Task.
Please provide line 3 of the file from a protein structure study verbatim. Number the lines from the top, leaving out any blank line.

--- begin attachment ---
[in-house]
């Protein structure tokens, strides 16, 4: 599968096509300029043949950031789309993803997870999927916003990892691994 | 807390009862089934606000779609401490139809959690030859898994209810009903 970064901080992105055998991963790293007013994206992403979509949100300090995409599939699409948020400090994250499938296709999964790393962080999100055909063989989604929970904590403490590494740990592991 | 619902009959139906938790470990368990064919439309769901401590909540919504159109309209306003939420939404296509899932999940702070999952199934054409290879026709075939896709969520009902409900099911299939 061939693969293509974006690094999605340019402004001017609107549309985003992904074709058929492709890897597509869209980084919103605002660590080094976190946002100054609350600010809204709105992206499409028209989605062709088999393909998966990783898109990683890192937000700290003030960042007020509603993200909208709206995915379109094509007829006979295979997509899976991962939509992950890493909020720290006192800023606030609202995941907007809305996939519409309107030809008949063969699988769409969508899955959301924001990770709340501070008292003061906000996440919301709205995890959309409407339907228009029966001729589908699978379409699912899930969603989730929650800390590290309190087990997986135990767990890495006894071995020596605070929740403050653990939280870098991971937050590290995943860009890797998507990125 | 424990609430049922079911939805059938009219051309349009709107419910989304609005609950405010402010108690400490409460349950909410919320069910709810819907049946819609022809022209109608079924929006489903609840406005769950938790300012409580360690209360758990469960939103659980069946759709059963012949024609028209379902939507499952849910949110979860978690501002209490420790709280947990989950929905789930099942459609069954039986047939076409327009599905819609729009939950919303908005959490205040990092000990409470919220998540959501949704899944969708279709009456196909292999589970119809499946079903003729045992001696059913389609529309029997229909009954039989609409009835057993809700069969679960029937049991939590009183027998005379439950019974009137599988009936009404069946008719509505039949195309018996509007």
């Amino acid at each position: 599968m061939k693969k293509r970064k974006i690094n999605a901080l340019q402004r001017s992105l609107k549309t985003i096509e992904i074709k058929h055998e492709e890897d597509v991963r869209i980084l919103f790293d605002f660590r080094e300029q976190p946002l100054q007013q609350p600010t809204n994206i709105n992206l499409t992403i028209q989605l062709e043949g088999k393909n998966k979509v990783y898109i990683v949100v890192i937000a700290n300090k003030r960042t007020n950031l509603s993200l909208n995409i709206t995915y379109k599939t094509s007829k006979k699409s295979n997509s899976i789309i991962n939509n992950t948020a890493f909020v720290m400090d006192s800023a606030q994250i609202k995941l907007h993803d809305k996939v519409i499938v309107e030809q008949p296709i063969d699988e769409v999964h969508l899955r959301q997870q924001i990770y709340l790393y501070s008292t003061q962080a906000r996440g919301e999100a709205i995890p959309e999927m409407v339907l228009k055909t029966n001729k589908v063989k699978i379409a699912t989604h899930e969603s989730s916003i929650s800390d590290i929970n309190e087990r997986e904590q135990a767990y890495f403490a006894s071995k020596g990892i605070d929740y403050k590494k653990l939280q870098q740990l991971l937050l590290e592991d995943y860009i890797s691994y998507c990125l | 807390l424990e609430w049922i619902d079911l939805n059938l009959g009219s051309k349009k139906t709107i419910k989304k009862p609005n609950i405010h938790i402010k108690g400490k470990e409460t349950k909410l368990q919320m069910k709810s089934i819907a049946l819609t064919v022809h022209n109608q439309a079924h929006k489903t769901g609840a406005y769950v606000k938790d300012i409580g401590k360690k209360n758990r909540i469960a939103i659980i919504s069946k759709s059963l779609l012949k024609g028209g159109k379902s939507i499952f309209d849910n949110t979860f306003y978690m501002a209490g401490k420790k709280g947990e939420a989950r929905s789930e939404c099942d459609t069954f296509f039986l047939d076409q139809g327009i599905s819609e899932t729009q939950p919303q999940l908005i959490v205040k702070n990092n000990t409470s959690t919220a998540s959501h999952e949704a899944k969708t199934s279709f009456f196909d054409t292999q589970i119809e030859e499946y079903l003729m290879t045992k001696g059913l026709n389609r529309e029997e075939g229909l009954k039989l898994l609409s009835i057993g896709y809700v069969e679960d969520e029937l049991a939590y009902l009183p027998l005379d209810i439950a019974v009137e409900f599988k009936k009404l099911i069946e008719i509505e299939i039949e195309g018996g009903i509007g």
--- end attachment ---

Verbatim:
């Amino acid at each position: 599968m061939k693969k293509r970064k974006i690094n999605a901080l340019q402004r001017s992105l609107k549309t985003i096509e992904i074709k058929h055998e492709e890897d597509v991963r869209i980084l919103f790293d605002f660590r080094e300029q976190p946002l100054q007013q609350p600010t809204n994206i709105n992206l499409t992403i028209q989605l062709e043949g088999k393909n998966k979509v990783y898109i990683v949100v890192i937000a700290n300090k003030r960042t007020n950031l509603s993200l909208n995409i709206t995915y379109k599939t094509s007829k006979k699409s295979n997509s899976i789309i991962n939509n992950t948020a890493f909020v720290m400090d006192s800023a606030q994250i609202k995941l907007h993803d809305k996939v519409i499938v309107e030809q008949p296709i063969d699988e769409v999964h969508l899955r959301q997870q924001i990770y709340l790393y501070s008292t003061q962080a906000r996440g919301e999100a709205i995890p959309e999927m409407v339907l228009k055909t029966n001729k589908v063989k699978i379409a699912t989604h899930e969603s989730s916003i929650s800390d590290i929970n309190e087990r997986e904590q135990a767990y890495f403490a006894s071995k020596g990892i605070d929740y403050k590494k653990l939280q870098q740990l991971l937050l590290e592991d995943y860009i890797s691994y998507c990125l | 807390l424990e609430w049922i619902d079911l939805n059938l009959g009219s051309k349009k139906t709107i419910k989304k009862p609005n609950i405010h938790i402010k108690g400490k470990e409460t349950k909410l368990q919320m069910k709810s089934i819907a049946l819609t064919v022809h022209n109608q439309a079924h929006k489903t769901g609840a406005y769950v606000k938790d300012i409580g401590k360690k209360n758990r909540i469960a939103i659980i919504s069946k759709s059963l779609l012949k024609g028209g159109k379902s939507i499952f309209d849910n949110t979860f306003y978690m501002a209490g401490k420790k709280g947990e939420a989950r929905s789930e939404c099942d459609t069954f296509f039986l047939d076409q139809g327009i599905s819609e899932t729009q939950p919303q999940l908005i959490v205040k702070n990092n000990t409470s959690t919220a998540s959501h999952e949704a899944k969708t199934s279709f009456f196909d054409t292999q589970i119809e030859e499946y079903l003729m290879t045992k001696g059913l026709n389609r529309e029997e075939g229909l009954k039989l898994l609409s009835i057993g896709y809700v069969e679960d969520e029937l049991a939590y009902l009183p027998l005379d209810i439950a019974v009137e409900f599988k009936k009404l099911i069946e008719i509505e299939i039949e195309g018996g009903i509007g």